The Works for Percussion 1
1. CREDO IN US (1942) 12:58
2. IMAGINARY LANDSCAPE No. 5 (1952) 3:09
3. IMAGINARY LANDSCAPE No. 4, “March No. 2” (1951) 4:26
4. IMAGINARY LANDSCAPE No. 1 (1939) 6:52
5. IMAGINARY LANDSCAPE No. 2, “March No. 1” (1942) 6:49
6. IMAGINARY LANDSCAPE No. 3 (1942) 4:06
7. IMAGINARY LANDSCAPE No. 4, “March No. 2” (1951) 4:29
8. IMAGINARY LANDSCAPE No. 5 (1952) 3:07
9. CREDO IN US (1942) 15:00
CAGE ON ORIGINAL INSTRUMENTS: First modern recording to utilize Cage’s specified 78-rpm test tone records played on variable-speed phono turntables (Imaginary Landscapes Nos. 1 & 2), and 78-rpm records (Credo in US).
Cage’s percussion works are among his most historically important. After 42 Volumes in Mode’s Cage Edition, Mode is releasing the first volume dedicated to his percussion music.
Percussion Group Cincinnati is particularly respected for its knowledge of and experience with the entire range of John Cage’s music, having made tours and festival appearances with him on a number of occasions in Europe and in America, and having had pieces created by Cage especially for the Group.
Volume 1 consists of the complete Imaginary Landscapes 1-5 (1939-52) and Credo in US (1942). Some of these works’ revolutionary features include the use of radios and phonograph recordings — anticipating the concept of sampling.
Credo in US is scored for a pianist, two percussionists playing muted gongs, tin cans, electric buzzer and tom-toms, and a fourth performer operating a radio and phonograph. Two performances are included here, one with the phonograph featuring Beethoven and other composers (from 78-rpm records), the other Shostakovich (from LP).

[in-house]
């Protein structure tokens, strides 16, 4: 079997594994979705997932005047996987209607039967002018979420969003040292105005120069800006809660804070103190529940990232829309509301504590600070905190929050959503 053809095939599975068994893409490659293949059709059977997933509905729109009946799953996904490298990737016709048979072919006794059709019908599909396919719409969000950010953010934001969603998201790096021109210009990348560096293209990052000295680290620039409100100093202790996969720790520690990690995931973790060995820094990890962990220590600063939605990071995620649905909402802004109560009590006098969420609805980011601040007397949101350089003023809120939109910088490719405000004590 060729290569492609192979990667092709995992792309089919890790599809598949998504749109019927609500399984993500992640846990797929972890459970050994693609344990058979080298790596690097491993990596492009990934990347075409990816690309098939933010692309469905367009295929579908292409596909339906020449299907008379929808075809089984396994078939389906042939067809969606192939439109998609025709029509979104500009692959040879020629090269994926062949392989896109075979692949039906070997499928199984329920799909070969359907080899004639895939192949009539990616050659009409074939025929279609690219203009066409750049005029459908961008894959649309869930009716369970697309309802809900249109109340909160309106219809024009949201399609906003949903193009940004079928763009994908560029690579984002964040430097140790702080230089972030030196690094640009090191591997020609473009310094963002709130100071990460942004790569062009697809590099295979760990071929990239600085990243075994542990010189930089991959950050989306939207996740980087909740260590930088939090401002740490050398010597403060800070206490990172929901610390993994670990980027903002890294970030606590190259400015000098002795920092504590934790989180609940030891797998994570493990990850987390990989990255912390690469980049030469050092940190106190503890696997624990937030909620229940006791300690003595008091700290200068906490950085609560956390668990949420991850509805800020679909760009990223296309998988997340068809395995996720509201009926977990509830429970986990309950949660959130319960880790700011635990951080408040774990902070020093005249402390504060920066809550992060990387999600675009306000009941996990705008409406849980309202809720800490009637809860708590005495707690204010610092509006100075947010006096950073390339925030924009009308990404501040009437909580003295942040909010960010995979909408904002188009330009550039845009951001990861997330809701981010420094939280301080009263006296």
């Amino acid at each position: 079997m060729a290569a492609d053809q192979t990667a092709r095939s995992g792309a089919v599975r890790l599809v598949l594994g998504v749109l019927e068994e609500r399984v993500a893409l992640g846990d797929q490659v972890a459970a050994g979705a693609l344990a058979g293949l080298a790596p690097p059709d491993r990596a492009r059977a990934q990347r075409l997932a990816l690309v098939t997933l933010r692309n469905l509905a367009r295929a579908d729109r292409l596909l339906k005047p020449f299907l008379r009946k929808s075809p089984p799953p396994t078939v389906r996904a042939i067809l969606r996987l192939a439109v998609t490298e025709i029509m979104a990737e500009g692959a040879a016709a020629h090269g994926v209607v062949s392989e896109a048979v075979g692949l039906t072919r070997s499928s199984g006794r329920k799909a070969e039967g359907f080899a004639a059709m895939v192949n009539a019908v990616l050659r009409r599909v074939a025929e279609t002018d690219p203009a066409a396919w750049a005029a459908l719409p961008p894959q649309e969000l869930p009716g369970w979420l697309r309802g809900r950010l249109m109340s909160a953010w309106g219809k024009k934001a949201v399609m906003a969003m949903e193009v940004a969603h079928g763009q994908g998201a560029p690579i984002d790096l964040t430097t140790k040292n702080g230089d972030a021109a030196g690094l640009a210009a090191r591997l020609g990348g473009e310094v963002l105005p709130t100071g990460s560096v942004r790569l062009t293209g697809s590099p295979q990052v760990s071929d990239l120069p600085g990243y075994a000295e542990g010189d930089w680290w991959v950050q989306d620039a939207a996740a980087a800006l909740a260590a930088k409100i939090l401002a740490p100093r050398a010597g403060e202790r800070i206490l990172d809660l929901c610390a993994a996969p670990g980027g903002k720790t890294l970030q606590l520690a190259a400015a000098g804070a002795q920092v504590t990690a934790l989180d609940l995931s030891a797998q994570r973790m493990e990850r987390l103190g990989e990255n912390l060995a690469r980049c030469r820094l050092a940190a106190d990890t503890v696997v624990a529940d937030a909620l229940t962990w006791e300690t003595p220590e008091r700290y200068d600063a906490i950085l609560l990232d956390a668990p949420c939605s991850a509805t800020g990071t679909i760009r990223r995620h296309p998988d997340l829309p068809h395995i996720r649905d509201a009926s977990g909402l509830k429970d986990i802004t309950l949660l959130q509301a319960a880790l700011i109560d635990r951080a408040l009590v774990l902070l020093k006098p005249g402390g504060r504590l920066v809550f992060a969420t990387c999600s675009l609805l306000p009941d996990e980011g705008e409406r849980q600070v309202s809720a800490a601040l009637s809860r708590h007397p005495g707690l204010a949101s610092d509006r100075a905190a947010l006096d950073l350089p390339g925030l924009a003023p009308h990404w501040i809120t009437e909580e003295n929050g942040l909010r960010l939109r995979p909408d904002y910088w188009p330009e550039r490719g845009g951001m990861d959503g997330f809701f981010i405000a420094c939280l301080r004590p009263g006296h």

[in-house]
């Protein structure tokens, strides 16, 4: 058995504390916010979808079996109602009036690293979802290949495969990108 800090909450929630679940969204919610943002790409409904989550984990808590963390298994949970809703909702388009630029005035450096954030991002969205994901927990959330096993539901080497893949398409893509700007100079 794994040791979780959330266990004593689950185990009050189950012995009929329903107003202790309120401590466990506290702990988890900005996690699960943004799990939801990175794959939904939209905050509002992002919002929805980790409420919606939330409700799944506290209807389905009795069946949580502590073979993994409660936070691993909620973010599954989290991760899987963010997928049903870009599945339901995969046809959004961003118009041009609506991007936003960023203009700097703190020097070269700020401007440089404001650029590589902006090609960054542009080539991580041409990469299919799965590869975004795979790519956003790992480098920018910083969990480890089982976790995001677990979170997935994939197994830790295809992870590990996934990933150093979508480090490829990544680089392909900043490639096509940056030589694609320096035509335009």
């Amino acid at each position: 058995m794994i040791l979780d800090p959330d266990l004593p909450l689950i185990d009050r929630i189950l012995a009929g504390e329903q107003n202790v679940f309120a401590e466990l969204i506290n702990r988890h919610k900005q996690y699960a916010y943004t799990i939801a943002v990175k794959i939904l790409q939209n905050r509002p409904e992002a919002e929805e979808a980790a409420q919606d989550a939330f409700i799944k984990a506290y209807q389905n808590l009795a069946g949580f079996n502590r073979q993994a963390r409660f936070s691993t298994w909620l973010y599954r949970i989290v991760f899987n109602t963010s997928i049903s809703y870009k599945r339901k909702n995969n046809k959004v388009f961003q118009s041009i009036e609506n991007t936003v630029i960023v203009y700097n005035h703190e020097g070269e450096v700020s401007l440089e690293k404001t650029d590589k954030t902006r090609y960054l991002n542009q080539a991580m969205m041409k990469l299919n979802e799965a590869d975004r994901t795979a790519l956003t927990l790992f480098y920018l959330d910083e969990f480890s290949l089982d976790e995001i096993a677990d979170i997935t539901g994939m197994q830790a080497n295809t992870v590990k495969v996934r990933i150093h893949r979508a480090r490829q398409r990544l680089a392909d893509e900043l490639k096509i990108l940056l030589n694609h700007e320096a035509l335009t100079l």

Imaginary Landscape #1 (1939) is scored for muted piano, cymbal, radio and Test-Tone records to be played on a variable speed turntable. The actual records and turntable specified in the score were located and used for this recording.
Imaginary Landscape #4 (1942) requires 12 radios and conductor. It’s meticulous score specifies dynamics and frequencies yet the result will always be different, subject to what is broadcast at that time: music, talk, noise, static and silence.
Imaginary Landscape #5 (1952) is made from a collage of fragments from (LP) records, recorded on tape. There are eight tracks, made from 42 selected records. Duration and amplitude are notated but there is no indication of what records (or what kind of music) should be used. Two versions are given here: one with jazz recordings (as in Cage’s original), the second using Cage recordings from Mode’s Edition.
Program notes by Paul Cox and Eric Levin.
DVD EDITION contains the above plus:
• Dolby & DTS 5.1 surround and dedicated stereo mixes.
• Audiophile quality 96 khz/24-bit PCM stereo tracks.
• DVD BONUS: Imaginary Landscape No. 1, in an authentic recreation of the 1939 original radio station performance directed by Eric Levin. (accompanied with photos from the recording session, stereo)
• DVD BONUS: Imaginary Landscape No. 4, third version (no video)
NOTE: There is no video with the music tracks.
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